Pastoral Meditation: Authentic Living

Pastor Grant M. VanderVelden shared this message at the funeral for LeOtia Edna “Lee” Flage on Saturday, March 19, 2022. The Scripture lesson was Matthew 6:25-34.

On one of the bulletin boards in the hallway between our sanctuary and our fellowship hall hangs a display titled “Many Gifts, Simple Giving.”

It exhibits a number of thank you cards that we’ve received here at the church from people whose lives have been touched by the ministries of this congregation. And one of those cards is from LeOtia.

Grateful for the spiritual nourishment she received in a handmade greeting card from our children and youth, LeOtia wrote back to express her thanks. She then went on to share this tidbit of her days: “I have a squirrel that comes nearly every morning to eat the birdseed that falls to the ground when the birds are eating,” LeOtia wrote. “God truly does care and feeds all creatures.”

Her simple words surely speak to the truth of God’s lavish bounty. And she’s also being quite charitable. For it’s no secret that LeOtia detested the presence of squirrels and rabbits in her yard. But the compassionate, caring spirit that God so carefully and lovingly wove into the fabric of LeOtia’s being overcame whatever ill-will she bore for those pesky critters. She perhaps even shed a tear or two for the raccoon she found dead in her yard one morning. The coon apparently met its demise when a concrete birdbath in her yard fell over and crushed the hapless animal during the night. Oh well, easy come, easy go!

The mortal danger of tipsy yard ornaments notwithstanding, I’d like to think that LeOtia gazed out upon her always-well-manicured yard, and upon the animals who found shelter and nourishment there, and saw something that many of us miss. What she reckoned in her yard was the reality that all creatures – not just humans – are part of God’s family. God’s plans for salvation, made known to us in Christ Jesus, include not just humans but all of Creation. Strange as it might sound, Jesus comes as much to birds, squirrels, rabbits, and raccoons as much as he does to you and me. Thus, that varied menagerie of God’s creation deserves more respect, care, and love than we sometimes give it. Because that whole family of God’s creation is under God’s loving care, and oftentimes that provision comes through the generosity of you, and me, and the likes of LeOtia.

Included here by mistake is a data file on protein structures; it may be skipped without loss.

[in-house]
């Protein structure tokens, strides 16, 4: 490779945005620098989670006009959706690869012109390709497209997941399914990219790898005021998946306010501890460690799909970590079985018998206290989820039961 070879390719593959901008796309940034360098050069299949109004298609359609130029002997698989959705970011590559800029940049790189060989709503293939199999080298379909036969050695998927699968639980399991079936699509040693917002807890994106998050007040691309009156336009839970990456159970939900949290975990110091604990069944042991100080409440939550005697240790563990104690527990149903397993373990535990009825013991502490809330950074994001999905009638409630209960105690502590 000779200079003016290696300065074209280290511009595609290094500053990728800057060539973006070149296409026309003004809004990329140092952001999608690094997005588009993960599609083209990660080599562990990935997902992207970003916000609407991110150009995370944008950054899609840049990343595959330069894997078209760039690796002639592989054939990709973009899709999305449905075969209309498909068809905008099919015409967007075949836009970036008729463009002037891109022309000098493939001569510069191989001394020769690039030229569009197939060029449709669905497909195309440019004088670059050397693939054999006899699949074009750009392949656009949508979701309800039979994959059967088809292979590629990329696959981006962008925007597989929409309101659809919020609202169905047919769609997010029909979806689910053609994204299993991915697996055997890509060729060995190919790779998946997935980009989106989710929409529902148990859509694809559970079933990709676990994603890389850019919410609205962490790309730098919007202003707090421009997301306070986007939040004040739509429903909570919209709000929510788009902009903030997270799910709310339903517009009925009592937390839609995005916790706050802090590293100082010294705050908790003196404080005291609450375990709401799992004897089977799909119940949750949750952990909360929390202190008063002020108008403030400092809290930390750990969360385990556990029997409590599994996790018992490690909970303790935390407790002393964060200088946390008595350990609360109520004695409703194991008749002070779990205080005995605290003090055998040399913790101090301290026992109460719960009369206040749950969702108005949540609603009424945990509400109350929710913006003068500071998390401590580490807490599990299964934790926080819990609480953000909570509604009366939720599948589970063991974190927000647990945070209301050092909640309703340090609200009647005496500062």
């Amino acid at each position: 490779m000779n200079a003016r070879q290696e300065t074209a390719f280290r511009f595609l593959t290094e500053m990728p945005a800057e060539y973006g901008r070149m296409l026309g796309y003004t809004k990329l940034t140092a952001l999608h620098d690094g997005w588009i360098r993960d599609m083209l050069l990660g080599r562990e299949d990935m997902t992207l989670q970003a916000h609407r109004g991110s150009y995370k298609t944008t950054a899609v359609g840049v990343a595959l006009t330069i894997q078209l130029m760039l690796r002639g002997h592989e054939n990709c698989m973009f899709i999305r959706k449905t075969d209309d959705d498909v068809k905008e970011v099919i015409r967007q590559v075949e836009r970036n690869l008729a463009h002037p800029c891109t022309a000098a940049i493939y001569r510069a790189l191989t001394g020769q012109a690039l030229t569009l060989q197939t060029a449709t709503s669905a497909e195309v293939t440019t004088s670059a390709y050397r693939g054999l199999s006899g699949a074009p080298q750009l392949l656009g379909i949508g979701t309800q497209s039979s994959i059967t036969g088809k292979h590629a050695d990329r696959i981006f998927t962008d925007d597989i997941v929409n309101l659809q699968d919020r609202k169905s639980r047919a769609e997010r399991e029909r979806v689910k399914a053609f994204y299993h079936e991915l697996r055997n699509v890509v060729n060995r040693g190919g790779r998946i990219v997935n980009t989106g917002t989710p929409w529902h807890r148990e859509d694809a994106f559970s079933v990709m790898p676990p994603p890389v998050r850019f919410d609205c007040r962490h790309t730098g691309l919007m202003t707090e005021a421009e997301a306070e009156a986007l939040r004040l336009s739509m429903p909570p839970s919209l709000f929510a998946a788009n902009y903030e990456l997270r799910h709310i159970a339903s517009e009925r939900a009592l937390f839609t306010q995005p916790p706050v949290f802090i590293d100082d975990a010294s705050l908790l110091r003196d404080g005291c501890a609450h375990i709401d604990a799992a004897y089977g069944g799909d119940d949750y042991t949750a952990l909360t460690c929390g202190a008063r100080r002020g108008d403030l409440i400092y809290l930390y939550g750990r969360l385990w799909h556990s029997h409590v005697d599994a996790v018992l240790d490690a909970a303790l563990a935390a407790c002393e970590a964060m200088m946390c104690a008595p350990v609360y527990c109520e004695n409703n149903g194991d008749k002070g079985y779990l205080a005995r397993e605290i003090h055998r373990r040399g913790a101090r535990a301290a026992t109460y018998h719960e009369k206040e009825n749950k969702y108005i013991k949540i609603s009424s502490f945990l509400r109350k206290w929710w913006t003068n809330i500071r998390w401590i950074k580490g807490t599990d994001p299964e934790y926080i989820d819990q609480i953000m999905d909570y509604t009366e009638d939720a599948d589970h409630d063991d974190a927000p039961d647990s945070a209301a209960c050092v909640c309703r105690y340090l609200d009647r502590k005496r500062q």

That puts LeOtia in league with at least one other saint, Francis of Assisi, the patron saint of animals.

Francis built bonds of love with all of the kinds of creatures in the animal kingdom. And, like LeOtia, Saint Francis enjoyed a special relationship with birds, who often followed him around and rested on his shoulders, arms, or hands as he prayed or walked outside. Francis even preached a sermon to a flock of birds!

As the story goes, one day Francis and some companions were traveling through an Italian valley, and Francis noticed that a huge flock of birds had gathered in some trees beside a field. Francis felt that the birds were watching him, as if they were expecting something from him. Inspired by the Holy Spirit, Francis decided to preach a sermon about God’s love for those birds. Francis walked over to a spot beside the trees and began an impromptu homily. According to the monks who were traveling with him, here’s what Francis had to say: